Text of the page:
If, like many Americans, you plan on watching football this weekend, you’ll undoubtedly see the newest Aaron Rodgers / State Farm “Discount Double Check” ad a couple hundred times. And if you’re reading this post, the Career Day aspect of that ad may speak to you – you’re thinking about making a leap in your career via an MBA, and while the ad suggests that MVPs are for people with low self-esteem, we all know that MBAs are for folks with high aspirations.

When you watch the ad, though, you may not recognize that Mr. MVP is giving you some valuable GMAT advice. One of the most important moves you can make on the GMAT, after all, is the Discount Double Check.

How does that work?

Like Rodgers in a two-minute drill, GMAT examinees are often tasked with accomplishing something important (a touchdown / a correct answer to a difficult problem) with an all-important clock ticking down loudly in their ears. In a rush to answer the question correctly, it’s easy for many students to lose track of context – to do the math right, but to pick an answer that corresponds with the number that remains at the end of the calculation… not the number that the question was asking for. Many word problems, especially, involve multiple variables, and the correct answer to the wrong variable is a very popular trap answer. Consider these questions:

If Charles drives 240 miles and gets 45 miles to the gallon, how much gas is left in his 18-gallon tank if it was full when he began the drive?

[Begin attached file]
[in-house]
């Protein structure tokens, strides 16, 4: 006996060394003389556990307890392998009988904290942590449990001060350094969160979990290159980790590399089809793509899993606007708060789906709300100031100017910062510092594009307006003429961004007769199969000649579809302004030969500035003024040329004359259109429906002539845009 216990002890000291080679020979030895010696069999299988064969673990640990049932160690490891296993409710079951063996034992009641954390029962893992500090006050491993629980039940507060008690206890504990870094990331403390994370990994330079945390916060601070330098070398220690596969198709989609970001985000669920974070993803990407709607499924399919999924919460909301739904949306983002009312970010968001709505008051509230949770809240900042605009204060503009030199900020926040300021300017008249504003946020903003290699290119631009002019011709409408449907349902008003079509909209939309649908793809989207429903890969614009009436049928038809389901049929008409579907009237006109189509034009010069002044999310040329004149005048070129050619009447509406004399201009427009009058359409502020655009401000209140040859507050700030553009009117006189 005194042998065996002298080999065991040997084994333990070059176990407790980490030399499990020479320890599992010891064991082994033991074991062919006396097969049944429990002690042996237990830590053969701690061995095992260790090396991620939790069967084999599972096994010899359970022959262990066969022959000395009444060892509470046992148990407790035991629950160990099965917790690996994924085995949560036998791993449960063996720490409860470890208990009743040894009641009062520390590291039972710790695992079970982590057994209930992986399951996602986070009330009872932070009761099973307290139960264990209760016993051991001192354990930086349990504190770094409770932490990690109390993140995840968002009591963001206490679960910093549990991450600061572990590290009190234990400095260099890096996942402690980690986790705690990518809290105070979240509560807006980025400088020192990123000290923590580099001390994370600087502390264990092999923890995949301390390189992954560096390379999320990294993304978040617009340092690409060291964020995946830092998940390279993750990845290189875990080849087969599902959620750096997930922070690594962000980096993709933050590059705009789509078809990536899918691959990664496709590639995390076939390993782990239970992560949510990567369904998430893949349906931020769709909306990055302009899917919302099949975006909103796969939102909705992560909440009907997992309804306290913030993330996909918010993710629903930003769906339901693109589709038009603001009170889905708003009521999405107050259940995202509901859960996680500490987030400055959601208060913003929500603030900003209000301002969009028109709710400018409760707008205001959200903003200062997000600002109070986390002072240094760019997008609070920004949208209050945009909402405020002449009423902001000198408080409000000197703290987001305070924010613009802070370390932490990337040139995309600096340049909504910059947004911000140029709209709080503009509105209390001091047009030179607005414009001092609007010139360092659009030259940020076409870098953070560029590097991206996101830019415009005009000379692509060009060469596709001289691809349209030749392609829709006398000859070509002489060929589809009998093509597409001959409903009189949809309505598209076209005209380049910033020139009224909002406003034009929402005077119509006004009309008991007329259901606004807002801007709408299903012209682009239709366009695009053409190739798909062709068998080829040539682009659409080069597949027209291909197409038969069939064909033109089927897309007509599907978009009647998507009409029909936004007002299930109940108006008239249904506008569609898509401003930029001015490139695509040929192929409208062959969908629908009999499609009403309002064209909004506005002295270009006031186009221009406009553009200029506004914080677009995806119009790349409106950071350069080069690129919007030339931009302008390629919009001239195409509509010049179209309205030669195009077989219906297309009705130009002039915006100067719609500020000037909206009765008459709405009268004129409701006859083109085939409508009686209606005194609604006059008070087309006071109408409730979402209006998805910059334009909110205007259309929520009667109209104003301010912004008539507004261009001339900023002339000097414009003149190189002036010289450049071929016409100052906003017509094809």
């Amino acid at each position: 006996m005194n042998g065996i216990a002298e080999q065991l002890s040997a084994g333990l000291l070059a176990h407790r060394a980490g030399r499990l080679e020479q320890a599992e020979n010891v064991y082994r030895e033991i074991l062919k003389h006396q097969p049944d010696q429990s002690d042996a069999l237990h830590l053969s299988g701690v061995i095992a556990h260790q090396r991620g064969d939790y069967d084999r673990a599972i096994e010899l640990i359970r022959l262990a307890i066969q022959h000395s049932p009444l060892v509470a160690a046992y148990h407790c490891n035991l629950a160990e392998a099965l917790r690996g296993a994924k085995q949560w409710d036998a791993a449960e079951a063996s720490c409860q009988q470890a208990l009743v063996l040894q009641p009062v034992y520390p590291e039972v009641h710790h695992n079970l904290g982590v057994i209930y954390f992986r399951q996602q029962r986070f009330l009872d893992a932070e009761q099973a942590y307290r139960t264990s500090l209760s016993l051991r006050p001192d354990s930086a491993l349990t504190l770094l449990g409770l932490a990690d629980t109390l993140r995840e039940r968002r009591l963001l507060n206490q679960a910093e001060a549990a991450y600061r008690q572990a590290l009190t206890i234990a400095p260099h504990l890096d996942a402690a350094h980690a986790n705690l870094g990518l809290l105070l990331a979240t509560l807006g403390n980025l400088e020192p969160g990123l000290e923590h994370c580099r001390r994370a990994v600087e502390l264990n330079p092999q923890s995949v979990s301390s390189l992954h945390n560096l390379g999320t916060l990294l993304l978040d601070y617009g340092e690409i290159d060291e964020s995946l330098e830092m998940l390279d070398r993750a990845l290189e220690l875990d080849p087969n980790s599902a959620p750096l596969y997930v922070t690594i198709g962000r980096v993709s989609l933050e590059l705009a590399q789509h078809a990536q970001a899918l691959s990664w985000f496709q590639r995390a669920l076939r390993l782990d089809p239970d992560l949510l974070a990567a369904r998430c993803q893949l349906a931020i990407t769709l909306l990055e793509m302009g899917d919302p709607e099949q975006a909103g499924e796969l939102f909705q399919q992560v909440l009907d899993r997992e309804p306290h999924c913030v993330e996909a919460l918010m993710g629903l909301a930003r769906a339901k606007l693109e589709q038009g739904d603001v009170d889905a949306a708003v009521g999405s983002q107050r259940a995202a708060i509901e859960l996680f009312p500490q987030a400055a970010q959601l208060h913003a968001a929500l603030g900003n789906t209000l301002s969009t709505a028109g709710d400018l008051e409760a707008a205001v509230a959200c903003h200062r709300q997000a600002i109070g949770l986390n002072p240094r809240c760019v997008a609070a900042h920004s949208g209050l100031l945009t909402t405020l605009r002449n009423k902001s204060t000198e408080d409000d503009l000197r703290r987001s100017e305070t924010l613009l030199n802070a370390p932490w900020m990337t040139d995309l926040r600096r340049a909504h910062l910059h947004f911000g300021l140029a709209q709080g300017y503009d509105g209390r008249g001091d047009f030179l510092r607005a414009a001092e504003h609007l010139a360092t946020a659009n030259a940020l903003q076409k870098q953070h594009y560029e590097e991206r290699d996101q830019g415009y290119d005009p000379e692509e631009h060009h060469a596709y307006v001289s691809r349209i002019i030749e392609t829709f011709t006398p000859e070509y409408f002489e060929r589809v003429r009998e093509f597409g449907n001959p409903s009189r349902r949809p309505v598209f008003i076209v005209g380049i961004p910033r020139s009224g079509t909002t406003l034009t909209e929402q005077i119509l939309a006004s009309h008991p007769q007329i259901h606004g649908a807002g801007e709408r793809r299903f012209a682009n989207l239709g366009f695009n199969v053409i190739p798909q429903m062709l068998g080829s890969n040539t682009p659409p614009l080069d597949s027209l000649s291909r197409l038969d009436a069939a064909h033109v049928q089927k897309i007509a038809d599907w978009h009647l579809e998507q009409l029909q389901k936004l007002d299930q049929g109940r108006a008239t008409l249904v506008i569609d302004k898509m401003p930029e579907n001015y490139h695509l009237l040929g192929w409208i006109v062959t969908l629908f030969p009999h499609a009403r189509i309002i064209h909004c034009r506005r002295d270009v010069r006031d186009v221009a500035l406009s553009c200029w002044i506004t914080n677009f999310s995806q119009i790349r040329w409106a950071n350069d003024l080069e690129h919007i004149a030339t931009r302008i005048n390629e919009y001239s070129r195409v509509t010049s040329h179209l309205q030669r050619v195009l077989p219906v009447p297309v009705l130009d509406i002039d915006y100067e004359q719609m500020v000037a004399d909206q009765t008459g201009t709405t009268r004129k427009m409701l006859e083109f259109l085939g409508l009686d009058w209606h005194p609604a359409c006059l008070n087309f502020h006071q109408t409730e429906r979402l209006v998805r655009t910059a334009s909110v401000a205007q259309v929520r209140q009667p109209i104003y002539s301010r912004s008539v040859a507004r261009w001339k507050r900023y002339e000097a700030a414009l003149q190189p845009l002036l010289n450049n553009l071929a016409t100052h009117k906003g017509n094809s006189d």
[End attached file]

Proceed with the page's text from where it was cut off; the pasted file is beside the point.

The weight of BJ’s first bench press was 150 pounds less than twice the weight of his second. If he increased his bench press by 100 pounds from his first to his second lift, what was the weight of his second lift?

Jordy and Randall began running toward each other from opposite ends of an 8 mile course. If Jordy ran at a rate 1.5 faster than Randall did, how many miles had Randall run when they crossed paths?

In any of these questions, there are two potential answers you could pick – how much gas did Charles use, or how much was left? How heavy was BJ’s first bench press, or his second? How many miles did Jordy run, or how many did Randall run? And the GMAT’s dirty little secret is this — a surprisingly high number of examinees set up the algebra for word problems, then perform the calculations, are then kind of surprised/relieved when the calculations spit out a number that matches the answer choices, then pick that answer and move on…even though they picked “the other” answer: Jordy’s run, the amount of gas Charles used, etc. For most GMAT questions, in fact, the most popular wrong answer is the right answer to the wrong question.

Your solution? The Discount Double Check. Make sure you spend 3-5 seconds at the end of each question double checking whether your answer matches the question asked. Did you use the proper units (minutes vs. seconds)? Did you answer for the proper variable? Did you leave the calculation a step short? And does your answer pass the logic test – does the value you selected make sense in the context of the question (if Jordy and Randall are on an 8-mile course, neither of them would have run more than 8 miles, for example).

The general theme behind all of the Discount Double Check commercials is that the characters aren’t as impressed by MVP quarterback Aaron Rodgers as they should be; the theme behind many GMAT questions is that you shouldn’t be as impressed as many are with “getting a number” at the end of your calculations. Once you’ve arrived at that number, Discount Double Check it to make sure it’s the right answer to the right question.

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